For the first time since having my garden, I've noticed aphids lurking about. This is what they look like, and I'm sorry it's not the typical beautiful garden picture. But nature is not always pretty, as we know.
As soon as I realised I have aphids, of course I did some research on how to get rid of them. Some of the sources went into great detail on how the different methods kill the aphids. I started to feel sorry for them! But then I started reading about the effects the aphids have on plants, and was determined to get rid of them all over again! Aphids pierce holes in the new, soft parts of plants and suck the sap out. This inhibits the plant from growing, it becomes stunted and it can eventually die. So sorry aphids, but you have to go!
Thankfully, there are many natural ways to get rid of them that don't involve any chemicals. As far as I could tell, my infestation only covered a small area, and the simplest thing to do in this case is to just cut off and discard the infested parts of the plants. By a happy coincidence it was time to prune the roses anyway, so I chose that option.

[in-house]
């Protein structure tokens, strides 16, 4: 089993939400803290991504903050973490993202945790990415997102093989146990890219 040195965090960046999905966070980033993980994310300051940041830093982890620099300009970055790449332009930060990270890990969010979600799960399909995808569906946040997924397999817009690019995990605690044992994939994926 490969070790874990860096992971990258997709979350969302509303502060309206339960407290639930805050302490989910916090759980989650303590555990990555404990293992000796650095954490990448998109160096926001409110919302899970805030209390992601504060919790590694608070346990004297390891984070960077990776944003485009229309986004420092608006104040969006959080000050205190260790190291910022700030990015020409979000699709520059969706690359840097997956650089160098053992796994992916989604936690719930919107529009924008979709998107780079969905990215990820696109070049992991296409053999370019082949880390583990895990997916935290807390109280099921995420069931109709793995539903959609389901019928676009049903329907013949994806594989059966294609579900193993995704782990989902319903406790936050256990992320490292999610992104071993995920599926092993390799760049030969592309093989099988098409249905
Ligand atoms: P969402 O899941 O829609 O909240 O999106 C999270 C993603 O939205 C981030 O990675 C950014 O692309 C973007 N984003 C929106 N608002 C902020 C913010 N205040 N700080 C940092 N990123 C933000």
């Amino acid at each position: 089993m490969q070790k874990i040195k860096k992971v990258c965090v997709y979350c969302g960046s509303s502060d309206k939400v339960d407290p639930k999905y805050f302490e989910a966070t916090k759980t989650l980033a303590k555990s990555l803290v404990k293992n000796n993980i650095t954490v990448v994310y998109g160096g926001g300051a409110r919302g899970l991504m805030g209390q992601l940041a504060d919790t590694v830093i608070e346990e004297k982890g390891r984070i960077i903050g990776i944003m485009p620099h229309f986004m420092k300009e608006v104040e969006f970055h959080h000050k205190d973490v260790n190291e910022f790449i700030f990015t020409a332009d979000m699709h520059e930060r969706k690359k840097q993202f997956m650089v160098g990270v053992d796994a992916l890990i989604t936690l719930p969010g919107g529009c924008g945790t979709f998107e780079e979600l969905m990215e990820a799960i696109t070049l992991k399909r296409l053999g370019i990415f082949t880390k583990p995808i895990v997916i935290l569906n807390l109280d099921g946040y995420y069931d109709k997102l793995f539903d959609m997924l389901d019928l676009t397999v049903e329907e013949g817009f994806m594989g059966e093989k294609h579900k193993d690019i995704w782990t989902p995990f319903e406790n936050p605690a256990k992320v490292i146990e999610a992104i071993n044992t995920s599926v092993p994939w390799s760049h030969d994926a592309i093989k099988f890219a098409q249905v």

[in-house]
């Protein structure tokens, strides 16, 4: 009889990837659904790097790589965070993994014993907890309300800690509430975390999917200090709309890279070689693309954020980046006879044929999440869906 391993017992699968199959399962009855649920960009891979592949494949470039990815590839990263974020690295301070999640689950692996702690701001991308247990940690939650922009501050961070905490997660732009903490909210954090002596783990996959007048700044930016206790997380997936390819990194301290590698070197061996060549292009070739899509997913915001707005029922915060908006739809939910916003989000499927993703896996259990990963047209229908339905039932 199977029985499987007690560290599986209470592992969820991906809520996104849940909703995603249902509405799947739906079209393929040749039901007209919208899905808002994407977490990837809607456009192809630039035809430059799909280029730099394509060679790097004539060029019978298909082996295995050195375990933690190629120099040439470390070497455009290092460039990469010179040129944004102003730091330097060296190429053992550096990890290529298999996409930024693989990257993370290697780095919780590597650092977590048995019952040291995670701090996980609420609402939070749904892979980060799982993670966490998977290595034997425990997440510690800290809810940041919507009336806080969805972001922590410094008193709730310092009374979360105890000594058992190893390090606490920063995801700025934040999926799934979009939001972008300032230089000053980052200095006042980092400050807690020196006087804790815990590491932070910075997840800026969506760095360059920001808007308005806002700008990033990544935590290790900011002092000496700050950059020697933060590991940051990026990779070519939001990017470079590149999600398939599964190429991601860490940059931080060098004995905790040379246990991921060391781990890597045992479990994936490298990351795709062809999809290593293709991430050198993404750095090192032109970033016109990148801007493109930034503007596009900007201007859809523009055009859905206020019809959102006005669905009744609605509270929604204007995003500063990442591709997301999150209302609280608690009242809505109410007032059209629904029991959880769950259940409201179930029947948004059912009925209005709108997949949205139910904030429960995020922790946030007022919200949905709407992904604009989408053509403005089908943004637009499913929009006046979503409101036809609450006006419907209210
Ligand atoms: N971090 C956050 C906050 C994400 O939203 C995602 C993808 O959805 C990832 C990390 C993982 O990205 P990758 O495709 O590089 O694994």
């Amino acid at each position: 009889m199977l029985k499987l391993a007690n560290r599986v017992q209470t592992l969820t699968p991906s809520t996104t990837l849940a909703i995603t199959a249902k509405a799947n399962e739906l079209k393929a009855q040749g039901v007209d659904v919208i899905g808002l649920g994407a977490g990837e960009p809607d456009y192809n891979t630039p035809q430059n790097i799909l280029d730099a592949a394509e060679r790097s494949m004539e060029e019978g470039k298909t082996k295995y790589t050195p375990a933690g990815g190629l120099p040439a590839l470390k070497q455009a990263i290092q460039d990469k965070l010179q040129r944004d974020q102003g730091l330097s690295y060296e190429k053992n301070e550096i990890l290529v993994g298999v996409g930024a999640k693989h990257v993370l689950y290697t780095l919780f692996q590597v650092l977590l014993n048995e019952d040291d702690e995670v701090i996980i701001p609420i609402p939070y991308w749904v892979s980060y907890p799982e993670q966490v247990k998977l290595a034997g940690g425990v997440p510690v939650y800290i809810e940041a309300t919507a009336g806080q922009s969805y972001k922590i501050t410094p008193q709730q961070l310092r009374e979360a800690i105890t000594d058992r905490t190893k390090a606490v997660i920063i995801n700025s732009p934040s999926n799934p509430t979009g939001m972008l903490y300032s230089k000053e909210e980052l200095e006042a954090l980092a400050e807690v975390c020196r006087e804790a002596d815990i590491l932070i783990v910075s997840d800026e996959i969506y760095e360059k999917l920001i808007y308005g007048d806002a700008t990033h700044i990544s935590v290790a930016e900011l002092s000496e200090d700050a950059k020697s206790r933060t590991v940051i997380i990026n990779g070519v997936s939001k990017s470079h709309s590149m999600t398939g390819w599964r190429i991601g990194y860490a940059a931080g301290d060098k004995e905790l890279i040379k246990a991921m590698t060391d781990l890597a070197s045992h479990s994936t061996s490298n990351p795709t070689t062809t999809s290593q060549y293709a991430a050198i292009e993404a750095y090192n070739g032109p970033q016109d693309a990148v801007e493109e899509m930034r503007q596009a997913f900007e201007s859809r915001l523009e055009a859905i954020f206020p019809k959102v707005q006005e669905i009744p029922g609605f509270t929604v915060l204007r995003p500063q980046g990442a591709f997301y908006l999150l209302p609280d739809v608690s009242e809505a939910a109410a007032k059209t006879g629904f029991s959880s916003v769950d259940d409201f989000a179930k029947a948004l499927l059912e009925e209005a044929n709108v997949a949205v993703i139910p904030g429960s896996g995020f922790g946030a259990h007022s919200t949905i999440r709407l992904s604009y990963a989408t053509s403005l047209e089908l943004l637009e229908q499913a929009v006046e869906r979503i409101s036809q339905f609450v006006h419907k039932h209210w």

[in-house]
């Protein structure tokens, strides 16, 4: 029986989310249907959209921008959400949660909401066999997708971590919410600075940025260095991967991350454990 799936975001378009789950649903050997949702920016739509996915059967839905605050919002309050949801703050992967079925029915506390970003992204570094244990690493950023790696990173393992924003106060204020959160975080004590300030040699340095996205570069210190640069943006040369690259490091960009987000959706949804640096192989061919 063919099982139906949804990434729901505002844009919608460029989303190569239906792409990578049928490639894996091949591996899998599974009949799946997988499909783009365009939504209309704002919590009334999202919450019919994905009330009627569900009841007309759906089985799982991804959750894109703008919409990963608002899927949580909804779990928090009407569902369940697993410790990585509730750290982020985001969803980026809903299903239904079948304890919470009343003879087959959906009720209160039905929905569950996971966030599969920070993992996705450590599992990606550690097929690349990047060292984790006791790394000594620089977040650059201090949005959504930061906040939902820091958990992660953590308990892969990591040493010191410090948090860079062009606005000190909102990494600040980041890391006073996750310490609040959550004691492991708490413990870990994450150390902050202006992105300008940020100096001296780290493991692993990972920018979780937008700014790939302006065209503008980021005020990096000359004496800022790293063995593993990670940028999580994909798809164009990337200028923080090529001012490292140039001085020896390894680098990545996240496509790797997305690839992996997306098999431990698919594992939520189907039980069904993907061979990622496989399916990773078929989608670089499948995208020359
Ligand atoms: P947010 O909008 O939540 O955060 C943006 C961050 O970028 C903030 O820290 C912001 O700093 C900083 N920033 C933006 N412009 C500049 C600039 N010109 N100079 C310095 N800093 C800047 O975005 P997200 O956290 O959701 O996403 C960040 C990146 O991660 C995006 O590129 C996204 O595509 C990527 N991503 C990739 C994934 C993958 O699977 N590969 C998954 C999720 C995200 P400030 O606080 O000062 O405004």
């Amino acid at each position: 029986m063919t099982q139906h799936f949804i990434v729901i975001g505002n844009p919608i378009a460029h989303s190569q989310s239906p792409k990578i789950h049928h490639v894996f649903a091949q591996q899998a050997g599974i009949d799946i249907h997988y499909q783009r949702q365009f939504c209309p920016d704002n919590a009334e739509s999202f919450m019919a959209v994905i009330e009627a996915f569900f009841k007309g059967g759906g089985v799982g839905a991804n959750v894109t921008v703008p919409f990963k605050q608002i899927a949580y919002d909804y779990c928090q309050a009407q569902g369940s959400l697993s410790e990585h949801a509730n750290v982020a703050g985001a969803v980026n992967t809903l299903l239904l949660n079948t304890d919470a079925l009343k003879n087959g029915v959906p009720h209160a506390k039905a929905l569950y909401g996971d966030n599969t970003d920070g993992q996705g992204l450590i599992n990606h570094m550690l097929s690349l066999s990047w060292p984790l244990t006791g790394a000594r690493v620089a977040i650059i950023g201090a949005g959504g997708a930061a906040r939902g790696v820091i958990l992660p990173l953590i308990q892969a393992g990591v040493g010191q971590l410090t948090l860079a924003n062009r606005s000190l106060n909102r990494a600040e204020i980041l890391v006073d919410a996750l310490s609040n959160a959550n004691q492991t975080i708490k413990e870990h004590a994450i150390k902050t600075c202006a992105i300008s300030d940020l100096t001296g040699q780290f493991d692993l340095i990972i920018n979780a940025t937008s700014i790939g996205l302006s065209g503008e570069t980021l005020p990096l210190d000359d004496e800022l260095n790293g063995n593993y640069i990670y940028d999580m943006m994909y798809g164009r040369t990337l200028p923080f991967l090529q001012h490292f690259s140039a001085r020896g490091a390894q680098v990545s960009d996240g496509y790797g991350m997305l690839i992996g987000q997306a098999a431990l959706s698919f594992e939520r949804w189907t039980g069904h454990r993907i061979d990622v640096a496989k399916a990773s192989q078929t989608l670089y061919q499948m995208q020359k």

Here are the tools I used. On looking at them, they seem to be a bit rusty, but I had no time to buy replacements. Sources say to disinfect them every time before use, but I'd run out of disinfectant. So I rubbed them with hand sanitiser and washed them. Hopefully that will do!
This year I was much more confident in my pruning. I didn't kill them last year and in fact they grew back so large that I was less worried I would harm them.
I also replaced the stakes to support them, which I'd never had a chance to do properly before. I'm not sure I've done enough to support them, but I'm still learning and I guess I'll find out in a few months.
In addition, I pruned the two bushes along the front of the house, but I forgot to take 'before' photos, so I won't show any pictorial evidence of those.
As for the rose hips that I talked about a few posts ago: the reports are not good. Most were under-ripe still, a few had gone wrinkly and several woody. Yet, if I had left them growing for much longer, it would have been too late to give the bushes the proper Winter pruning that they need to produce good flowers next Summer. It seems that you can't have everything in the gardening world. Thankfully there are even more crafts and recipes to be made with rose petals than rose hips!
The sources I found most useful for pruning the roses were this video from Gardening Australia (scroll down a bit to 'Rose Pruning'), and this page from Heritage Rose for its diagrams on where to cut.